Arabian Rights: Breaking the Saudi glass ceiling | Fieldfisher
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Arabian Rights: Breaking the Saudi glass ceiling


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Fieldfisher partner Vivien Davies argues that pro-female cultural shifts underway in Saudi Arabia, thanks to the comparatively liberal policies of Crown Prince Mohammad bin Salman, need to be...

A funny thing happened on the way to my potential” – this quote, often attributed to Scheherazade, the fictional female storyteller of the Arabian Nights folktales, in many ways sums up the cultural barriers facing aspiring career women in Saudi Arabia.

At present, few girls born into wealth, privilege and influence with the intelligence and acumen to be good business leaders will ever make it into Saudi's top jobs.

For Saudi Arabia, revoking the legal system of male guardianship is key to breaking the country's perceived glass ceiling.

This strictly adhered to system requires Saudi women to have a male guardian – be it a father, husband, brother or son – who makes crucial decisions for her. Male approval is required for travel or study outside the country, to get a passport, to get married or to leave prison.

As a partner in the dispute resolution practice at Fieldfisher, I have a particular focus on Middle Eastern and North African clients and have observed on numerous occasions this cultural practice and the barriers its presents first hand.

A fluent Arabic speaker, I am also a Board Director and Member of the Executive Committee of the Arab Bankers Association.

Banking is one of Saudi Arabia's most prestigious professions but remains a tough industry for women to enter, no matter how well-qualified or experienced they are.

One of the key issues facing women in banking is the need for (male) sponsors. This is a legal fault line which underpins other difficulties Saudi's banking industry has with promoting a pipeline of female talent, ensuring equal opportunities and eradicating conscious and unconscious bias against women in finance.

The gender imbalance at the top of Saudi banks stems largely from cultural assumptions that pivotal roles still need to be filled by men of a certain age and outlook.

Saudi banks and other industries where women are currently underrepresented at senior levels also need to establish and foster a meritocratic environment.

In the last five years, I have seen more women achieve senior roles in private banking. However, they often lack encouragement, rarely receive praise and tend to be reviewed on their actual performance, rather than their potential – all of which are diametrically opposite to the performance management approach taken to male colleagues.

This is despite moves by Saudi Arabia's Crown Prince and de facto ruler, 33 year-old Mohammed bin Salman, to ostensibly promote female equality in everything from dress code to office culture.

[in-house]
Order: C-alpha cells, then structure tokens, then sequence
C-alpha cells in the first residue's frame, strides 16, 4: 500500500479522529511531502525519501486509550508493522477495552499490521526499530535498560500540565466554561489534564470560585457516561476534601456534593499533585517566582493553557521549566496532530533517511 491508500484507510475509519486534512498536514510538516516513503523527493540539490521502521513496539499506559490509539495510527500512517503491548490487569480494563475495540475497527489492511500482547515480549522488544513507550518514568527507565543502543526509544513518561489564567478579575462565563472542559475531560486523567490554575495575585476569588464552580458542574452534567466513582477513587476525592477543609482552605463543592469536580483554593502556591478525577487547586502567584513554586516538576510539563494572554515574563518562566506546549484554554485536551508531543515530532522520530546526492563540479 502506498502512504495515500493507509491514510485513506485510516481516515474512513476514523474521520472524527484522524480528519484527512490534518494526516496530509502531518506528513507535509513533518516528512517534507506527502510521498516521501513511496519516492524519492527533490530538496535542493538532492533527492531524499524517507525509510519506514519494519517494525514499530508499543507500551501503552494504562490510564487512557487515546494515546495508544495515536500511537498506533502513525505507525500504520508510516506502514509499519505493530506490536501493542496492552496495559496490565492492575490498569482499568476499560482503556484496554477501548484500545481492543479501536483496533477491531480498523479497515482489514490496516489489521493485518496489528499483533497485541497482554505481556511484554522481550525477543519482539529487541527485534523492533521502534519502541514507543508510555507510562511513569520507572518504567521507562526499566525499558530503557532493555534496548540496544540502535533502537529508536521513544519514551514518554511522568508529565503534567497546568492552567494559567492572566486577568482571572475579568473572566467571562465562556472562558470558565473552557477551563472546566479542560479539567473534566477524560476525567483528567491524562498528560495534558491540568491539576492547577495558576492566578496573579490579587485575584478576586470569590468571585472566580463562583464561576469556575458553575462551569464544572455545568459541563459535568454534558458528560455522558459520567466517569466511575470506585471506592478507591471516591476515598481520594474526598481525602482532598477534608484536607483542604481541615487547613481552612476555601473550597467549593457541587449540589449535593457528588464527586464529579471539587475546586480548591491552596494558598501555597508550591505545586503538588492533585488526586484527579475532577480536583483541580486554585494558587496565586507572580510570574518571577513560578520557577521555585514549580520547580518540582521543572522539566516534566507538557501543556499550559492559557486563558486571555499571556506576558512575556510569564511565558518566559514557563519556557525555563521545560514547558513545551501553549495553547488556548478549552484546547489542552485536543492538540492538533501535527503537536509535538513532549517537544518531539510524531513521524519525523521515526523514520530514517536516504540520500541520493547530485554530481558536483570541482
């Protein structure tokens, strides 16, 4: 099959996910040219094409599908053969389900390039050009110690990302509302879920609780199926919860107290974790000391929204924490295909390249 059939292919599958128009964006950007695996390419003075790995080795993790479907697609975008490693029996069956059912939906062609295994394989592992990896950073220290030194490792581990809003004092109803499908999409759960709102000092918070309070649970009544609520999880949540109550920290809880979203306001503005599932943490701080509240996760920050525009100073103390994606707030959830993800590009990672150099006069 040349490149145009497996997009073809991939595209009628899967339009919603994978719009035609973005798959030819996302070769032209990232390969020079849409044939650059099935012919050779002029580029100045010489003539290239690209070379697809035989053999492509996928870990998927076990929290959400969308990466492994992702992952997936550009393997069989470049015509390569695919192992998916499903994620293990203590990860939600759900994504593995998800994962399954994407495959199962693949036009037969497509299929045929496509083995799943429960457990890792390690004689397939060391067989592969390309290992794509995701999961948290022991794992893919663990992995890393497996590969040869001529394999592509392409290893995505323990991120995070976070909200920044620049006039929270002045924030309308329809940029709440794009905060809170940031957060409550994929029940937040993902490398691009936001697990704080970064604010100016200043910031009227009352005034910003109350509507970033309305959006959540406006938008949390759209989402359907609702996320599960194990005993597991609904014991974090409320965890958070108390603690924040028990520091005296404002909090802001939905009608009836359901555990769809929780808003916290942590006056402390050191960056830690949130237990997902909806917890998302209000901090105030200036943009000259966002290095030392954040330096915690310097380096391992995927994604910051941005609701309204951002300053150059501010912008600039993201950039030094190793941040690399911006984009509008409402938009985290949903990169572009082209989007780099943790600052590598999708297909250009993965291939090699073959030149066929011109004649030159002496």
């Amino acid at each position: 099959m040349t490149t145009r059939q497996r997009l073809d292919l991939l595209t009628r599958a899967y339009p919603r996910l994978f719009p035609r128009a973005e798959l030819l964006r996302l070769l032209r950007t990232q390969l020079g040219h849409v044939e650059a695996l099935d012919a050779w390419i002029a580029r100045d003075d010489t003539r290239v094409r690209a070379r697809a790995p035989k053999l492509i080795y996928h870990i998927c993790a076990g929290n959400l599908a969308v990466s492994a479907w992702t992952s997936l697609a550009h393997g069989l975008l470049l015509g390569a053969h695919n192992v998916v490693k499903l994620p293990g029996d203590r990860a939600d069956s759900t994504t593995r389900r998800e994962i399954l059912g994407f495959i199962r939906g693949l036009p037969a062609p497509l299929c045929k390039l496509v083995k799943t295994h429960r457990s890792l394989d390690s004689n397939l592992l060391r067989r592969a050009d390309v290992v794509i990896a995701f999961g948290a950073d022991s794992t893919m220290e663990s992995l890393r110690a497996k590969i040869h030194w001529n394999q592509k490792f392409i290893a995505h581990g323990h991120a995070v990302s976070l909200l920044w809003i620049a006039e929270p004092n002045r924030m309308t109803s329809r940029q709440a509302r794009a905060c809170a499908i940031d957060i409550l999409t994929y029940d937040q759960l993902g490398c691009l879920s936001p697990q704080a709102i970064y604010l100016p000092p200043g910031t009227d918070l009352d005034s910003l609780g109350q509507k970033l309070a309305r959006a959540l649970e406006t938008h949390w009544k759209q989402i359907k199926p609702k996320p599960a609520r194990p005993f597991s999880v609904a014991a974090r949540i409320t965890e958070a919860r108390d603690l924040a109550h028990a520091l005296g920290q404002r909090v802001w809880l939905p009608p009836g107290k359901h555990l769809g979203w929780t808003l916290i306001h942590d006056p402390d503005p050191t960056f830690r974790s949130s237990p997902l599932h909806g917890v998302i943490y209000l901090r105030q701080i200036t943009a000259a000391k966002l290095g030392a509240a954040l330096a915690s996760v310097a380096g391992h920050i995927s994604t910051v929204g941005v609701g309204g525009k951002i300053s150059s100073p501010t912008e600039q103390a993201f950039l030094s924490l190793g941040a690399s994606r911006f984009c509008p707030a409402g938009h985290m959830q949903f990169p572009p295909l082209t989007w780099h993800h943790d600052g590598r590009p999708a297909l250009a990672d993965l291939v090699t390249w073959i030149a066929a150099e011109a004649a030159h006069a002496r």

But until the Crown Prince addresses the guardianship issue, any reforms are only tinkering at the edges of Saudi Arabia's deeply conservative society.

Scrapping the guardianship system would truly give women the liberalisation and autonomy they need to control their own assets.

Steps have been taken to ensure that women will no longer need the permission of a guardian to take a public sector job, but putting an end to guardianship in full is expected to take many more years.

In the meantime, the groundwork is being laid for women to enter male-dominated professions by young, entrepreneurial and ambitious Saudis who are making the most of social media to gain local and international support for their objectives.

For example, I know of one Saudi princess who is trying to set up a $1bn hedge fund with contributions from ultra-high net worth women. Its sole purpose is to promote business initiatives led by women.

She is leveraging her network to simultaneously promote female-run businesses and obtain wider social recognition of the important role that women want to play in Saudi Arabia's development from an oil-dependent desert kingdom to a thriving Middle Eastern commercial hub.

So while the challenges of ‘having it all’ are even more difficult for women in the Middle East, more and more female entrepreneurs are coming to the fore with ideas and looking collectively to support female entrepreneurship and take more control over their own individual wealth.

This is something I am increasingly seeing with my Muslim Gulf clients.

In a global context, the region is making progress with regards to gender equality and this is likely to lead to greater opportunities for legal advisers as they gain access to a growing new segment of Saudi professionals.